Libraries

The scariest story at the oldest library in the city is a tale of red tape causing new fire alarms to be overdue for more than 147 months.
Twenty-five libraries throughout the city were closed on Monday due to worker shortages, forcing some New Yorkers to stand outside in the cold for WiFi and to download tomes.
Some 250 storied artifacts spanning 4,000 years of human history — from Virginia Woolf’s walking stick to Malcom X’s briefcase — are newly on exhibit at the 42nd Street branch.
The pandemic shut branches for months. But thousands without access are going and logging in daily to go online for some outdoor computer and phone time.
NYC’s three library systems are gearing up to reopen more branches for limited service, even as all returned items are sequestered for 96 hours.
Meanwhile, e-book purchases grow as officials serve readers’ immediate needs while preparing for a technological transformation hastened by pandemic.
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The effort will rely on outreach to traditionally undercounted communities with Congressional representation and federal funding at stake.
Popular branch in Citigroup Tower once eyed by Amazon will close a year after the tech giant cancelled its Long Island City deal.
The federal discrimination suit against the Queens building marks the latest legal action stemming from the past decade’s development boom.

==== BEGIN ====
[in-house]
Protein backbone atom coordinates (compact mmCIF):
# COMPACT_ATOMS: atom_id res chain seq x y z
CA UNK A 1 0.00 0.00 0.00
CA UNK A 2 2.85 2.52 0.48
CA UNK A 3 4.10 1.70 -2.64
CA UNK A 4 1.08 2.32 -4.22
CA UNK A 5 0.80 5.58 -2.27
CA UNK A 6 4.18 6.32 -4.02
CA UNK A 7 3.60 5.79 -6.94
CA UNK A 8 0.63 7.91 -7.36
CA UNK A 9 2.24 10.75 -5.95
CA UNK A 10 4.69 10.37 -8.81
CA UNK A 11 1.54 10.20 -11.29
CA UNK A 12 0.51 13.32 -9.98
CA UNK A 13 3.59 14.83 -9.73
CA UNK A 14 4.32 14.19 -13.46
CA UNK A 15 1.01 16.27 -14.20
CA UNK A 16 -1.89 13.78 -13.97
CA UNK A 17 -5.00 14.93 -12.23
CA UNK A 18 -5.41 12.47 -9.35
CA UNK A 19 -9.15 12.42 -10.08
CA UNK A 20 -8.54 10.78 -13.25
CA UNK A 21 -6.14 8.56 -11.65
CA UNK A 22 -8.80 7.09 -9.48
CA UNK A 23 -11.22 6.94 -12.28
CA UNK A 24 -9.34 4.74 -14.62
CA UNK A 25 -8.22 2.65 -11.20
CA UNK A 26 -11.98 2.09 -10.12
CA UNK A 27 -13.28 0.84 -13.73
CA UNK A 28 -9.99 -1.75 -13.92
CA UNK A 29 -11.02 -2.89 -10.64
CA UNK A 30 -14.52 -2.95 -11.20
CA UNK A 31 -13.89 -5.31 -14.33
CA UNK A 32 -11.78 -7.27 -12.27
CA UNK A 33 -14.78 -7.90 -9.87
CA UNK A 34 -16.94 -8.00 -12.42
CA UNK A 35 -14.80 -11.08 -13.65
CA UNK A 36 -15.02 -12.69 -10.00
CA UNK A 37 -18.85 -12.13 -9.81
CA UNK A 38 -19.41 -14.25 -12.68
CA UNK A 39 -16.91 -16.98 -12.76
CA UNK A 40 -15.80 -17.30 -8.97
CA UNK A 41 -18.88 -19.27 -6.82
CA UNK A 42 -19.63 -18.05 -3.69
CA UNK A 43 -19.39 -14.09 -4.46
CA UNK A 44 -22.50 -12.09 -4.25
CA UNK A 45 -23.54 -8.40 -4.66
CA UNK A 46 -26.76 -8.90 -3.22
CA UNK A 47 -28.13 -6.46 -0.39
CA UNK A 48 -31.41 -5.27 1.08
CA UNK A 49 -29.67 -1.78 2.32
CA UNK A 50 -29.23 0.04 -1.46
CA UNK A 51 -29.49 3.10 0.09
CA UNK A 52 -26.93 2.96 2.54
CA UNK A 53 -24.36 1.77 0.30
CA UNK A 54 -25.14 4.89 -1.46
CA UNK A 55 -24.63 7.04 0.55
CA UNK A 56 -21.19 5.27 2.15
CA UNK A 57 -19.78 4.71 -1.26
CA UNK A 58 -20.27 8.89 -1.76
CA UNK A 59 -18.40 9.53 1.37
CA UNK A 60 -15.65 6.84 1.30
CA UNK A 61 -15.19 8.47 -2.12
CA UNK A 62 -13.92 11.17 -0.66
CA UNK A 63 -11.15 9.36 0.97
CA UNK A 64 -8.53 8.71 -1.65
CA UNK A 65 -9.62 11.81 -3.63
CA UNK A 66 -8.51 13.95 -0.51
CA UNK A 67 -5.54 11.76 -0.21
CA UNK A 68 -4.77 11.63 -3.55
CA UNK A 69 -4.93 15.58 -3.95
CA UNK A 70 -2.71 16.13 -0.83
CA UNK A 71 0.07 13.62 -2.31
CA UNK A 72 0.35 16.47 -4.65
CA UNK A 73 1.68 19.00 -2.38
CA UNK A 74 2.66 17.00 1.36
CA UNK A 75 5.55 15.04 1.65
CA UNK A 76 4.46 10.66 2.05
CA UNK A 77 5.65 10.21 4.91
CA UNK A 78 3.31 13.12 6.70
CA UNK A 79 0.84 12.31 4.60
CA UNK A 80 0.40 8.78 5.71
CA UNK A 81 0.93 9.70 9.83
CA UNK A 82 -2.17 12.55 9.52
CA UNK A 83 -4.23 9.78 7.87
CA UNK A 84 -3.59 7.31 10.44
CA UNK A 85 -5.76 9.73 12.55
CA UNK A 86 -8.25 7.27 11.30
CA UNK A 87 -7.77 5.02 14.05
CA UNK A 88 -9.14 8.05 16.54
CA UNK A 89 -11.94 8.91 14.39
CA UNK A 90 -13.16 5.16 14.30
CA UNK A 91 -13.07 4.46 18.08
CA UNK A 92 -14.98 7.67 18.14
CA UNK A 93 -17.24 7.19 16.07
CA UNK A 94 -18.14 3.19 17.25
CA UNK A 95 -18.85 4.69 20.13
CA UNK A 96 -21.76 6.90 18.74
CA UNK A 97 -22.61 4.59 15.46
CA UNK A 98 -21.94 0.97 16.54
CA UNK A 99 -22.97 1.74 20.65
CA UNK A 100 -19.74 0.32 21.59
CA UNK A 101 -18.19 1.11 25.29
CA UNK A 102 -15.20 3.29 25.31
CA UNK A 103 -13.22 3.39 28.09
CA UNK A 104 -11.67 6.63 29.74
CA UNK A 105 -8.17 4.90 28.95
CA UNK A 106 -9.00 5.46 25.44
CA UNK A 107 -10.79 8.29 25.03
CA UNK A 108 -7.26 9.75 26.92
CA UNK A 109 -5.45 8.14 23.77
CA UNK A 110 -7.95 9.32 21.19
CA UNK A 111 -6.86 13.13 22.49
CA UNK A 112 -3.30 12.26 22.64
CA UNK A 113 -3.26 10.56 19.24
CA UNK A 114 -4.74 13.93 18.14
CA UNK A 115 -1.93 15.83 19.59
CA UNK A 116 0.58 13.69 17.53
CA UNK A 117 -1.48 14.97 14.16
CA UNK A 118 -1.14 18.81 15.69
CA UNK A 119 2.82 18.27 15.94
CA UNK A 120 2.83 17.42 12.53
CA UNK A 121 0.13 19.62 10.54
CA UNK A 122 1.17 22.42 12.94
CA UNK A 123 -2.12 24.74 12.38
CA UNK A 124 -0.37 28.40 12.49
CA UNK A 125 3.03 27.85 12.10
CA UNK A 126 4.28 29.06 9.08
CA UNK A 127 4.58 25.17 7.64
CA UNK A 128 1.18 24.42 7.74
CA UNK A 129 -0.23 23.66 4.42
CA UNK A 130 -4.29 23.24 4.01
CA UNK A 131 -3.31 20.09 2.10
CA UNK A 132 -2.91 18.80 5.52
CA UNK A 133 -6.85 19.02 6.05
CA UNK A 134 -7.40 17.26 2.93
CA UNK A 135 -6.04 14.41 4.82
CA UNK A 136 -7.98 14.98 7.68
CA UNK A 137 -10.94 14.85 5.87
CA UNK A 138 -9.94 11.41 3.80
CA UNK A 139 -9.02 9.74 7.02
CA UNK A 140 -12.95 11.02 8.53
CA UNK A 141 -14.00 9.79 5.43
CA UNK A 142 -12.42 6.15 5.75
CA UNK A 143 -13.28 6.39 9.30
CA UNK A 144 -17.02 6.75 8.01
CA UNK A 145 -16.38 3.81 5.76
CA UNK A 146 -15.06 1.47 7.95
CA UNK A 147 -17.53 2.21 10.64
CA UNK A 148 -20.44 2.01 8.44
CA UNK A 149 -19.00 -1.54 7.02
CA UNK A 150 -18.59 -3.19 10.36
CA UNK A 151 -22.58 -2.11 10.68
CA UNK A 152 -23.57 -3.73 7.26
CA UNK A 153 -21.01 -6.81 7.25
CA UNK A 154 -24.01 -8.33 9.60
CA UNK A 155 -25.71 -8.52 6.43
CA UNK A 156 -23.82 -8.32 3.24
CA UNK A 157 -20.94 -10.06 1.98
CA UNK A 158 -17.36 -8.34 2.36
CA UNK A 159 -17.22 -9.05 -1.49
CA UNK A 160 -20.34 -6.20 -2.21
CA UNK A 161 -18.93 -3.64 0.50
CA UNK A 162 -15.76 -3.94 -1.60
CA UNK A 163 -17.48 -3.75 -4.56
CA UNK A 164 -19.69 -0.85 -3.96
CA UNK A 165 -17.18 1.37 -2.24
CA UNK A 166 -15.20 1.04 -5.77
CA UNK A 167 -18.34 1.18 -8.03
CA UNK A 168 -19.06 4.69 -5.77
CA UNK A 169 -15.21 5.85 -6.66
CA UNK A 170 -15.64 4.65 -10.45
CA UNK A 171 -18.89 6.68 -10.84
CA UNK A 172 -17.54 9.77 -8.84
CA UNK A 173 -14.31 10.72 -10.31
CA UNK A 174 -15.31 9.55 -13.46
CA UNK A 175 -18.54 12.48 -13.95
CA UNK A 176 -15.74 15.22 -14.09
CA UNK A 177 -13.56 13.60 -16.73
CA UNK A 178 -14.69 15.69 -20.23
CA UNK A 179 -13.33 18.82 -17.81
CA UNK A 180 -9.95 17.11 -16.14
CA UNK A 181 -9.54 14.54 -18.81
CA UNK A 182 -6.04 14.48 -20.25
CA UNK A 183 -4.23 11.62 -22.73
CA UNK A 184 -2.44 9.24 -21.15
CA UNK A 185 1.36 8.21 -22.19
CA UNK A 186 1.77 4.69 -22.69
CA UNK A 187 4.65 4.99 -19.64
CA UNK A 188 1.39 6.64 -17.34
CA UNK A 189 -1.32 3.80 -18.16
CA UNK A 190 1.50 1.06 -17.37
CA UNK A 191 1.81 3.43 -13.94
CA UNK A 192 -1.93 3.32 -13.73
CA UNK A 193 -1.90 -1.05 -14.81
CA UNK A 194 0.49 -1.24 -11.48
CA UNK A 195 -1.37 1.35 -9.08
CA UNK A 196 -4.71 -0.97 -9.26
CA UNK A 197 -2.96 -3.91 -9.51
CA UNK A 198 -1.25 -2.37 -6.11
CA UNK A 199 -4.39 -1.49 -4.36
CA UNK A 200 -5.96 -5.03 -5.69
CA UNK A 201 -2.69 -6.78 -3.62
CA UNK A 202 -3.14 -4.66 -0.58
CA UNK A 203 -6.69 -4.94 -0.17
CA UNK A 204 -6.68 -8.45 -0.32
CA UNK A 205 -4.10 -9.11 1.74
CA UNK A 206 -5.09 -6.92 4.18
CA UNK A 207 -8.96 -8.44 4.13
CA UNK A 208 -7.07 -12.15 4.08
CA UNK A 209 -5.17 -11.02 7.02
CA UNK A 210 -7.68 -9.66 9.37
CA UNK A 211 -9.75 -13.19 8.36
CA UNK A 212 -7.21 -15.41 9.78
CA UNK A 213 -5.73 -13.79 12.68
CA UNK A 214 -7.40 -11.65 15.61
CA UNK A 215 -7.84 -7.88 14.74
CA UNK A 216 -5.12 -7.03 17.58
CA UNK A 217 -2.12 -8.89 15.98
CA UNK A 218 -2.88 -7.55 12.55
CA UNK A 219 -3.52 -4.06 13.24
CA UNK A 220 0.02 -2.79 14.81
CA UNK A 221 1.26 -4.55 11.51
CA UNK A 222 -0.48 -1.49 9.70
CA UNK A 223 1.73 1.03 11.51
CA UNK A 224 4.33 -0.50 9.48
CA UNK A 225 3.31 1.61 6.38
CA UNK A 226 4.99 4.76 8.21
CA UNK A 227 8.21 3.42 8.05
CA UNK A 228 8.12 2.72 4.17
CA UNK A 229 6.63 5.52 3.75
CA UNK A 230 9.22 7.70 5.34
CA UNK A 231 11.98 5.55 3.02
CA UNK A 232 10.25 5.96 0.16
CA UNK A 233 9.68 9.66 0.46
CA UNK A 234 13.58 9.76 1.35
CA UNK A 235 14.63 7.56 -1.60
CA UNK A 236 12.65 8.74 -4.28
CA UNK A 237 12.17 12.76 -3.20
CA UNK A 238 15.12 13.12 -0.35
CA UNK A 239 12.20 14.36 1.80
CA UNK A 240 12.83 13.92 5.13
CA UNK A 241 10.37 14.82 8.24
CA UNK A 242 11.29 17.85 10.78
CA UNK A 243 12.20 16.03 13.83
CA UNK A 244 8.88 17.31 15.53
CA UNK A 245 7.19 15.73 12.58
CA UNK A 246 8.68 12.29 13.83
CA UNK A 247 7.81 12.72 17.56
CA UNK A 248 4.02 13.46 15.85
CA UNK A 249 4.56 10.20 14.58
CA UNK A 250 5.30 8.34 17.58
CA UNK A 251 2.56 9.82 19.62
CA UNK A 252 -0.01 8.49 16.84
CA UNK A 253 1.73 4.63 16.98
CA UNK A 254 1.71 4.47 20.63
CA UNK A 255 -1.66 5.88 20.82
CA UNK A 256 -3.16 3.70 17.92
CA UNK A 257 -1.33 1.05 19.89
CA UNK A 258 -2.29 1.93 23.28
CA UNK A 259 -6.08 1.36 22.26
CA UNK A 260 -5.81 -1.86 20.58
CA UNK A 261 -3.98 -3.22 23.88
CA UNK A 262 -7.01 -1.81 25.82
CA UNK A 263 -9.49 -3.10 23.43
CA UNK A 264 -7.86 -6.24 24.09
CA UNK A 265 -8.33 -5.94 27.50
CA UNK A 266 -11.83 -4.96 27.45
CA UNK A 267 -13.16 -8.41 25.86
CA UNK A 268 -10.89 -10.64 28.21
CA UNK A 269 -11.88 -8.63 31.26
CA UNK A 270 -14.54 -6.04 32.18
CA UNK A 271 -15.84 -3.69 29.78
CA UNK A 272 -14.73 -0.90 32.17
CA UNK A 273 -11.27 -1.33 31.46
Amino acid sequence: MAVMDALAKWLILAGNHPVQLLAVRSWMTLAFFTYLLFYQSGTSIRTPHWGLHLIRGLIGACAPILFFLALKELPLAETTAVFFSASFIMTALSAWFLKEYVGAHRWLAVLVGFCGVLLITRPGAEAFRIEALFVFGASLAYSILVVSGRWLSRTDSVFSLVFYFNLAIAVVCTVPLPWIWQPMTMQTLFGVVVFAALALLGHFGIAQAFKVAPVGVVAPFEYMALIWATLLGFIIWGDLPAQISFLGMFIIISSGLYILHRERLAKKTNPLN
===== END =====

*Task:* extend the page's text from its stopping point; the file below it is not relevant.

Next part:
Queens library officials signal interest in community board’s 11th-hour demand, but the developer of the old graffiti art site isn’t on the same page.
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Patrons at the Rugby branch are relegated to a trailer and frustrations rise over the city’s longest ongoing library renovation project.
Our year-long project with Brooklyn Public Library to explore how to make local news more collaborative returns with new meet-ups in August.
THE CITY and the Brooklyn Public Library are teaming for a year of community meetings to explore how to make local news and info more collaborative.
Problems at the city’s 220 branches range from leaky roofs to broken heaters. Library officials struggle on priorities as patrons feel the brunt.
The Citigroup Building’s owners won’t kick out the library this summer, giving the Long Island City branch until March to find permanent new digs.
After 30 years in Long Island City’s Citigroup Building, beloved Court Square library branch is reading into an uncertain future.